Take a look around: at the tumbler keeping your coffee warm, the chair you’re sitting on, the room you’re in, the screen of this strange device you’ve been staring at the past few seconds. Someone, somewhere out there has either made your life ten times easier or noticeably less enjoyable (to my desk and chair at home, my stiff neck sends its regards), all thanks to design.

The most obvious examples are those we barely give a second glance. Take the humble paper clip, a common detail in everyday life that usually never merits a second glance. But the reason people are still using it today since its birth sometime in the 19th century is it does what it’s supposed to do in the easiest, most straightforward way possible.

Another example is door knobs. Imagine carrying a heavy stack of boxes and trying to open a door with a round, twist-style door knob. It isn’t exactly a monumental effort, but to people with physical ailments or disabilities, alternatives like lever-style door knobs and push-pull doors make getting around on a daily basis much, much easier.

Design is everywhere. It’s entwined into our daily routines, constantly pointing us in the right direction and improving the quality of our lives behind the scenes. It exists without us really noticing it’s there, and that’s the beauty of it.

Take a look at smartphones. Notice how some of them use an envelope symbol to tell you that this is where you send your messages, or an address book for your contacts. Kids these days probably haven’t even seen a real-life address book, yet the meanings of these symbols have become so universal and familiar to us, and designers know this.

When presented with something new, people need to be able to quickly learn how it works and how to use it. People know what to do when they see a handle on a door or a switch on the wall, but for more complex devices like smartphones whose functions aren’t inherent in their physical design, this isn’t so obvious. How much people end up liking and wanting to use something will heavily depend on how easy it is to use. No matter how beautiful or cool the latest smartphone looks, if it’s a pain in the butt, people will find something else. That’s why designers need to place accessibility and ease of use above all else.

image by Julian Hayon | unsplash.com

But design truly stands out when form seamlessly meets function, when something does what it does well and looks good doing it. Apple designs its products for their customers. They guide you every step of the way and make sure you understand how their products work without much effort, even if you’ve never held an Apple device in your life. They cater to your experience of the product. That, plus gorgeous aesthetics, is why so many people choose Apple.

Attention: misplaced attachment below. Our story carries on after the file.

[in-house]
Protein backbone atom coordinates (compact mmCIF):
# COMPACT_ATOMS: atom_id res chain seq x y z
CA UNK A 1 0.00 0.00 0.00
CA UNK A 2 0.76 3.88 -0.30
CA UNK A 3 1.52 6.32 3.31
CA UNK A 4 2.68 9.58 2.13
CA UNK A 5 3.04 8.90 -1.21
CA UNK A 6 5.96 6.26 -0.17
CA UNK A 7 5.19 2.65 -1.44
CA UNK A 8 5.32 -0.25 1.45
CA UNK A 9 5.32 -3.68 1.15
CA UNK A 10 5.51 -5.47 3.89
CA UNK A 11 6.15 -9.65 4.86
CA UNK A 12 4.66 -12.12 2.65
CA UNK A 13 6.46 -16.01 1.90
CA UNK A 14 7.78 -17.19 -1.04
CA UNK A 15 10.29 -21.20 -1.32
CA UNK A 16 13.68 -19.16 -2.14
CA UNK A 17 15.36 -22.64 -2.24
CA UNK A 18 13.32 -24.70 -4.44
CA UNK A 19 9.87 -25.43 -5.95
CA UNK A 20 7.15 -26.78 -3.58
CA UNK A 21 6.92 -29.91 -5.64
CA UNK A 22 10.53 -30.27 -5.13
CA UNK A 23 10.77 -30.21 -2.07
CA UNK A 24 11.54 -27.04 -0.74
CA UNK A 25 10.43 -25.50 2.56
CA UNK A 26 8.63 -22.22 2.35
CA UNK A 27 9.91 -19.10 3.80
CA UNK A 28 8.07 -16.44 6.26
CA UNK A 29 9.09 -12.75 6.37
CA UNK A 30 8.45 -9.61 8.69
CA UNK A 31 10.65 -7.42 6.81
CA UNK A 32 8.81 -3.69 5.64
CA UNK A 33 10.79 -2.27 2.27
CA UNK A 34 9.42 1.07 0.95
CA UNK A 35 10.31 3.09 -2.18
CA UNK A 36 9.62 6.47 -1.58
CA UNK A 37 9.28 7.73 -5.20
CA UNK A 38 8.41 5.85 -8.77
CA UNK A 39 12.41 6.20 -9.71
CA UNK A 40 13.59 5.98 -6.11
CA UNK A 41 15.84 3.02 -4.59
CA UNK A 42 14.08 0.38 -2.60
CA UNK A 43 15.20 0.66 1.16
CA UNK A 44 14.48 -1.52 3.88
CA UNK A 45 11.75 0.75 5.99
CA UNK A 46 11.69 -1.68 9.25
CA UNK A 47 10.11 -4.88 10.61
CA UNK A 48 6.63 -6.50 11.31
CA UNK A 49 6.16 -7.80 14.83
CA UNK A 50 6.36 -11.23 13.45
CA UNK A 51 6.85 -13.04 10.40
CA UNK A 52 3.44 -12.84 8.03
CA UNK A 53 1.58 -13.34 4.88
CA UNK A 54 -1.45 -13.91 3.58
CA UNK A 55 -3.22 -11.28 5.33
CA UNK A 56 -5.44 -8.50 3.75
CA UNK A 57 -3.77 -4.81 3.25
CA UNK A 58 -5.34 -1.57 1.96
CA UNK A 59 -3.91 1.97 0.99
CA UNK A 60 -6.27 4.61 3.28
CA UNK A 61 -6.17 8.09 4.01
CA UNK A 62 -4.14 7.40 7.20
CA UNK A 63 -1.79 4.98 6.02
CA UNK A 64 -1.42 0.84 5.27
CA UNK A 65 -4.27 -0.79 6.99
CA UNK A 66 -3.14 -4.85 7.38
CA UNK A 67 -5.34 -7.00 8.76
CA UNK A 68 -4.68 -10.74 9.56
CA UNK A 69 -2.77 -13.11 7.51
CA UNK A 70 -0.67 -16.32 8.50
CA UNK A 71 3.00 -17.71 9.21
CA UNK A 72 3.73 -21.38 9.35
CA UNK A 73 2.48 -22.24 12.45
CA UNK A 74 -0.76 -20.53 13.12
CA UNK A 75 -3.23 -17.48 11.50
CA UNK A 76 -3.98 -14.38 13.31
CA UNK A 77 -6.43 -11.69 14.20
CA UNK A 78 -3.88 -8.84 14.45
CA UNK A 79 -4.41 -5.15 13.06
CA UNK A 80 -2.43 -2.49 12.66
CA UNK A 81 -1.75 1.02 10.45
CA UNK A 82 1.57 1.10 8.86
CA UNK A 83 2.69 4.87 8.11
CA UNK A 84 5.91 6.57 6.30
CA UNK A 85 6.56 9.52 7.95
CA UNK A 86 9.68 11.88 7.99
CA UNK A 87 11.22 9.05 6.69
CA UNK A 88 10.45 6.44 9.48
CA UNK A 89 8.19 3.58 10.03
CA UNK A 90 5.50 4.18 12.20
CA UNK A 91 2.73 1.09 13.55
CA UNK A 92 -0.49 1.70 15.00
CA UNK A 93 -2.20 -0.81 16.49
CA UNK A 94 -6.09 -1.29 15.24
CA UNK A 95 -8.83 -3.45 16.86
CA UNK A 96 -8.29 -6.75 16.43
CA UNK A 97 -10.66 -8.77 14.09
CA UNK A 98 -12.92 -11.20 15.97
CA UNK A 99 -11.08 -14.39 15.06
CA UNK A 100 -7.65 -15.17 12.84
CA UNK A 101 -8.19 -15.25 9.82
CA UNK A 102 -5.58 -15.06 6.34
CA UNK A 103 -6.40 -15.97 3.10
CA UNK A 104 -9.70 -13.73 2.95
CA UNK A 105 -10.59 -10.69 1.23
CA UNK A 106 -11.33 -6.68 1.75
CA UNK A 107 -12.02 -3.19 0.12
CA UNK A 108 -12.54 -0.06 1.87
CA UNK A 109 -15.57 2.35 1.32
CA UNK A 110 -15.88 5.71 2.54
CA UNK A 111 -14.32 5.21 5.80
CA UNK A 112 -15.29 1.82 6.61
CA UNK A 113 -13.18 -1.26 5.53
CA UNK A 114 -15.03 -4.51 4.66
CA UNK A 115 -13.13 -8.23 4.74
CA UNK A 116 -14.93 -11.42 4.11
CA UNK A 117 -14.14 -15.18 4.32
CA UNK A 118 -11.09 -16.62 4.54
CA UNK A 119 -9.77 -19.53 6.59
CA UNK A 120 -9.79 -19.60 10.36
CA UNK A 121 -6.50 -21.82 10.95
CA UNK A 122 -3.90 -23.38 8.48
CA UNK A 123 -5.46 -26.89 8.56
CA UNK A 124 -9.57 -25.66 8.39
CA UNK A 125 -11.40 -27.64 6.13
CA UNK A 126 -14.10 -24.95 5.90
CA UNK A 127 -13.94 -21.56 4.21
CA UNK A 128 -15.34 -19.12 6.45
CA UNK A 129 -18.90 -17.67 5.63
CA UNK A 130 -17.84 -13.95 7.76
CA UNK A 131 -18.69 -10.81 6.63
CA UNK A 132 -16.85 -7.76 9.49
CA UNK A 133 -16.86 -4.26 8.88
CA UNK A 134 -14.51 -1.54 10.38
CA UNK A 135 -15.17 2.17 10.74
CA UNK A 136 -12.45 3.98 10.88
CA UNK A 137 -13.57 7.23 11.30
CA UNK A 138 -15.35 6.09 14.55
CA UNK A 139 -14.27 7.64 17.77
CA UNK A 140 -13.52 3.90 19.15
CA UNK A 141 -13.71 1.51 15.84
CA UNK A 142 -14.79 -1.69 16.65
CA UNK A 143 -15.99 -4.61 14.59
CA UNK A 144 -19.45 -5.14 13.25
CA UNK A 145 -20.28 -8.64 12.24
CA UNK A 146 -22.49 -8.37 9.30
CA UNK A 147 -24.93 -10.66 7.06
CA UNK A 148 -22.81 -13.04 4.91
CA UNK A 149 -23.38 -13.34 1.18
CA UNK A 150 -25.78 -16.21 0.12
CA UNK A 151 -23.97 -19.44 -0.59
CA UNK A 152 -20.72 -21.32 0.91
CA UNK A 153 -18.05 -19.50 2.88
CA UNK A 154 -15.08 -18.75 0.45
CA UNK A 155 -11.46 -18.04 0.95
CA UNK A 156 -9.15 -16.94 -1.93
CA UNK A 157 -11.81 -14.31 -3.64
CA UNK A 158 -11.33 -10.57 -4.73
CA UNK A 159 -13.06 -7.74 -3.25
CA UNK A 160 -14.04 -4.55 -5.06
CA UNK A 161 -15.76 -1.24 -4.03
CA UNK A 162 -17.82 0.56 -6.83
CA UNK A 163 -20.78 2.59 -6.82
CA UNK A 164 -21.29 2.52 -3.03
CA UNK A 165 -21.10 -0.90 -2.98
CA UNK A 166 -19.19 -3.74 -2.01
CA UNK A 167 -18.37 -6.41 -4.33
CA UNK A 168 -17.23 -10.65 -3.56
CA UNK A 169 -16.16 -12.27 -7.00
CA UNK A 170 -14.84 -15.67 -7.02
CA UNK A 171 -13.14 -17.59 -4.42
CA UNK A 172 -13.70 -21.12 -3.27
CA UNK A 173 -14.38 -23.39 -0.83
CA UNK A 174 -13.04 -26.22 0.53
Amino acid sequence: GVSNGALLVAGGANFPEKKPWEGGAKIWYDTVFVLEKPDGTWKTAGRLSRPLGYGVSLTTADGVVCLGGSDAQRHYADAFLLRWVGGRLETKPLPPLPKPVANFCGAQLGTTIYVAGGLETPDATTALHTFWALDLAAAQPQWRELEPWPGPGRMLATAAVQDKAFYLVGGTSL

The same principles apply to interior design. Most people think that an interior designer is there just to make our rooms look pretty. In truth, they design for people, just as much as any other designer does. They’re tailoring a room for a specific person with individual tastes and needs. If they’re designing a room for someone who loves order, that room should strive for a symmetrical visual balance that evokes order and familiarity.

image by Gabriel Beaudry | unsplash.com

Likewise, a bedroom that’s practically in-your-face with garish colors and visually un-relaxing elements isn’t a room you’d like to come home to after a long day’s work. No matter how beautiful and perfect a room you’ve just put together, if it doesn’t fulfill the needs that room was meant to fulfill, then it isn’t a good room.

Design matters and helps us in meaningful ways, whether overt or unnoticed. It has the subtle power to influence our behavior and how we interact with the world. So to all the people we’ve never met who’ve made all our lives so much easier with all the cool stuff around us, we thank you for it.


Kevin is a writer who probably should be writing more. He enjoys reading the good stuff, drinking the good stuff, and eating a darn good taco when he sees one.

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